colors[1].red = 200;

    // Notice the two values in the middle:
    assert_eq!(raw, &[255, 128, 100, 200, 20, 30]);

The key element in the above example is the Pixel trait. It has a number of methods for converting to and from contiguous sequences of data, such as slices and arrays. Actually just slices and arrays at the moment. Tuples are left out because they doesn’t seem to have a fixed memory layout (as in #[repr(C)]). To compensate for that, every color type have form_components and into_components for converting from and into tuples.

Implementing this trait requires some care to make sure the components are all the same size and the memory layout stays the same on all platforms. This leads us to…


With the more recent Rust versions it’s now possible to make custom implementations for #[derive(...)]. Palette does currently offer implementations for Pixel, FromColor and IntoColor. The Pixel derive makes sure that all of the components are of the same type and counts them for you. If you want to deviate from that rule you have to explicitly opt in with additional attributes (containing the scary word “unsafe”). It may look like this:

extern crate palette;
use palette::Pixel;

#[derive(PartialEq, Debug, Pixel)]
struct MyCmyk {
    cyan: f32,
    magenta: f32,
    yellow: f32,
    key: f32,

fn main() {
    let buffer = [0.1, 0.2, 0.3, 0.4];
    let color = MyCmyk::from_raw(&buffer);

        &MyCmyk {
            cyan: 0.1,
            magenta: 0.2,
            yellow: 0.3,
            key: 0.4,

The FromColor and IntoColor are a bit more special. They come with From and Into implementations as well, which may be seen as stepping outside the boundaries, but they are closely tied and super tedious to implement by hand. They are the actual win from using the derive at all, as the FromColor and IntoColor are pretty simple to implement manually. Here’s an example from the documentation:

extern crate palette;
use palette::{Srgb, Xyz};

/// A custom version of Xyz that stores integer values from 0 to 100.
#[derive(PartialEq, Debug, FromColor)]
struct Xyz100 {
    x: u8,
    y: u8,
    z: u8,

// We have to at least implement conversion from Xyz if we don't
// specify anything else, using the `palette_manual_from` attribute.
impl From<Xyz> for Xyz100 {
    fn from(color: Xyz) -> Self {
        let scaled = color * 100.0;
        Xyz100 {
            x: scaled.x.max(0.0).min(100.0) as u8,
            y: scaled.y.max(0.0).min(100.0) as u8,
            z: scaled.z.max(0.0).min(100.0) as u8,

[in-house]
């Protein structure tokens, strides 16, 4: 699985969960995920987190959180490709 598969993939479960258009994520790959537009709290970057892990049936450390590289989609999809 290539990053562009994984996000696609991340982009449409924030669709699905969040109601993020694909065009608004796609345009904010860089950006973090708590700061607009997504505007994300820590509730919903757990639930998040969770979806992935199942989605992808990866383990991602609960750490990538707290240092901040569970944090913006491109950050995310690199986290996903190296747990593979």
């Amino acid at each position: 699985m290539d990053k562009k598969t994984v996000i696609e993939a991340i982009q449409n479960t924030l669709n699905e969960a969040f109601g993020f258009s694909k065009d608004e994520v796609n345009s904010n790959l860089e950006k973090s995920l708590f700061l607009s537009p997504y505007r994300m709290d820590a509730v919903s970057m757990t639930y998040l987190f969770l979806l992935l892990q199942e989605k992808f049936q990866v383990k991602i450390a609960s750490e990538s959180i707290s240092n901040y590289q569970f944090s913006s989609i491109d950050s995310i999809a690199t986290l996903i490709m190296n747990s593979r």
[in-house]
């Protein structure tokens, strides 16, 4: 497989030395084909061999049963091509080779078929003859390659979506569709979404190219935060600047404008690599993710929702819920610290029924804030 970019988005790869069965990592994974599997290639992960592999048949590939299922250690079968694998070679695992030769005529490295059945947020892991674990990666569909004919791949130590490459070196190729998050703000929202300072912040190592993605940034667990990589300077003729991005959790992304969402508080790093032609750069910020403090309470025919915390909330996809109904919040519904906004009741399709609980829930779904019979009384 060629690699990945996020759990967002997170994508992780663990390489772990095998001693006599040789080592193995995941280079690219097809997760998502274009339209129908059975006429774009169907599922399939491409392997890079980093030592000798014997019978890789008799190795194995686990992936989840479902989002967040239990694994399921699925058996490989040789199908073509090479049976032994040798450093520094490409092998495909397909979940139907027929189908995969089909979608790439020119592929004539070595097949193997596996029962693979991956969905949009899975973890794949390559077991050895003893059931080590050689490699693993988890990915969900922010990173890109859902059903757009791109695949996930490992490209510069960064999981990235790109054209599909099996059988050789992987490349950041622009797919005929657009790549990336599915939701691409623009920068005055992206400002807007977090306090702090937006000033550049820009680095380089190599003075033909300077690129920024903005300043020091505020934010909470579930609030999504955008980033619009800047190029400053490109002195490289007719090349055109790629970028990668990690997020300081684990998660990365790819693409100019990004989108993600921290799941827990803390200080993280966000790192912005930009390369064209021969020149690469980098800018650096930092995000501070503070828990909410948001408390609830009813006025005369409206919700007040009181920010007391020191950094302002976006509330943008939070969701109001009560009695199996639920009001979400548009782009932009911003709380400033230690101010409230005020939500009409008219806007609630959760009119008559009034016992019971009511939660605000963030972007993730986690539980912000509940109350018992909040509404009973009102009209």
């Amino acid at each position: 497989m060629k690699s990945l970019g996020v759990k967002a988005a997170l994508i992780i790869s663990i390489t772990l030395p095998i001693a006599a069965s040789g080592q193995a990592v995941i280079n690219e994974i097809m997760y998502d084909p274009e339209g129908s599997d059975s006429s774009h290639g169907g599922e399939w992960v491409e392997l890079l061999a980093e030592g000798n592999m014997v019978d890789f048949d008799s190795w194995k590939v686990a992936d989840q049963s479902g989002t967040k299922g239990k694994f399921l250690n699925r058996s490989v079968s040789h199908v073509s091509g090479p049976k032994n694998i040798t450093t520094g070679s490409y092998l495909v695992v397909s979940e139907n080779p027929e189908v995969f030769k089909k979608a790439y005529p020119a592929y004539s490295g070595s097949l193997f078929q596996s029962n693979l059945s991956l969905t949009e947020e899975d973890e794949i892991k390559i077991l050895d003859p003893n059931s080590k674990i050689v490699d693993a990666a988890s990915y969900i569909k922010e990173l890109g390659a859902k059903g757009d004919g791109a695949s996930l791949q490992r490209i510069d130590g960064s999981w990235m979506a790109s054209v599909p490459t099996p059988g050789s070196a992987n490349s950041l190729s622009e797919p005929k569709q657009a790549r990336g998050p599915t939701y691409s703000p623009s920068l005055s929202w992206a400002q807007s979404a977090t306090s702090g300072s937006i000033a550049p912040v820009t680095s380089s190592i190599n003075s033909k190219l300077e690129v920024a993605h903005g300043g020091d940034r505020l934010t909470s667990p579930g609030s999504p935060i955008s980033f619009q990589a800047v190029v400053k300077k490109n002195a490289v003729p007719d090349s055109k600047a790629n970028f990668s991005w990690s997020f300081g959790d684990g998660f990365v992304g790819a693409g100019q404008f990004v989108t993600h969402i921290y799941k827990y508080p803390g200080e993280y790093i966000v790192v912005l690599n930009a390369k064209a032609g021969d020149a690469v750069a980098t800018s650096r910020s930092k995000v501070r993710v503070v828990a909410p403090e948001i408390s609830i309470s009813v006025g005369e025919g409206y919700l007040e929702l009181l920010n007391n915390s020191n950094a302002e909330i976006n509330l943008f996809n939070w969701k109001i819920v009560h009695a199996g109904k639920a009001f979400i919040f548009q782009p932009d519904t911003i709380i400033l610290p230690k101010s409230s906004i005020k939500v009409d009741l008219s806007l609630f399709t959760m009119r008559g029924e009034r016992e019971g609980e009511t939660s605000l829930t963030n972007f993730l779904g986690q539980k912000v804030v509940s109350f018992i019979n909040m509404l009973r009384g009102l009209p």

fn main() {
    // Start with an sRGB color and convert it from u8 to f32,
    // which is the default component type.
    let rgb = Srgb::new(196u8, 238, 155).into_format();

    // Convert the rgb color to our own format.
    let xyz = Xyz100::from(rgb);

        Xyz100 {
            x: 59,
            y: 75,
            z: 42,

It assumes XYZ as the From implementation that everything converts through, so the conversion is SrgbXyzXyz100. The example mentions the palette_manual_from attribute, which is used for listing other and additional manual From implementations, since it’s impossible to detect them automatically. More attributes are available and sometimes necessary, but I’ll just refer to the documentation for those and more examples. It’s pretty neat to be able to replace up to eight From implementations with just one derive attribute (and a couple of meta data attributes).

Additional Changes

Other than the above changes, there have been a number of smaller changes and improvements, including:

  • Lab and Lch have the specified scales, rather than 0.0 - 1.0, to avoid confusion.
  • The hue types are a bit easier to use and doesn’t always have to be explicitly created or converted into. Hsv::new(120.0.into(), 0.2, 0.9) can now be written as Hsv::new(120.0, 0.2, 0.9).
  • All colors can be serialized and deserialized with serde (opt-in feature).
  • Rgb and Luma (with and without transparency) can be formatted as hexadecimal strings.

What’s Next?

The next release will probably contain some cleaning and hopefully some simplification and more quality of life changes. Oh, and I’ll see if I can get some benchmarking going to make sure it’s not slower than necessary. There are a number of issues left that didn’t make it into the release for various reasons, that may be included in the next one. The most notable one may be the removal of the Color type, which doesn’t really fit into the library anymore. More on that when the time comes!

Palette can be found on GitHub, where contributions are most welcome, and on

Thank you for reading, and have fun with the new features!

← Palette 0.2.0: A Different Shade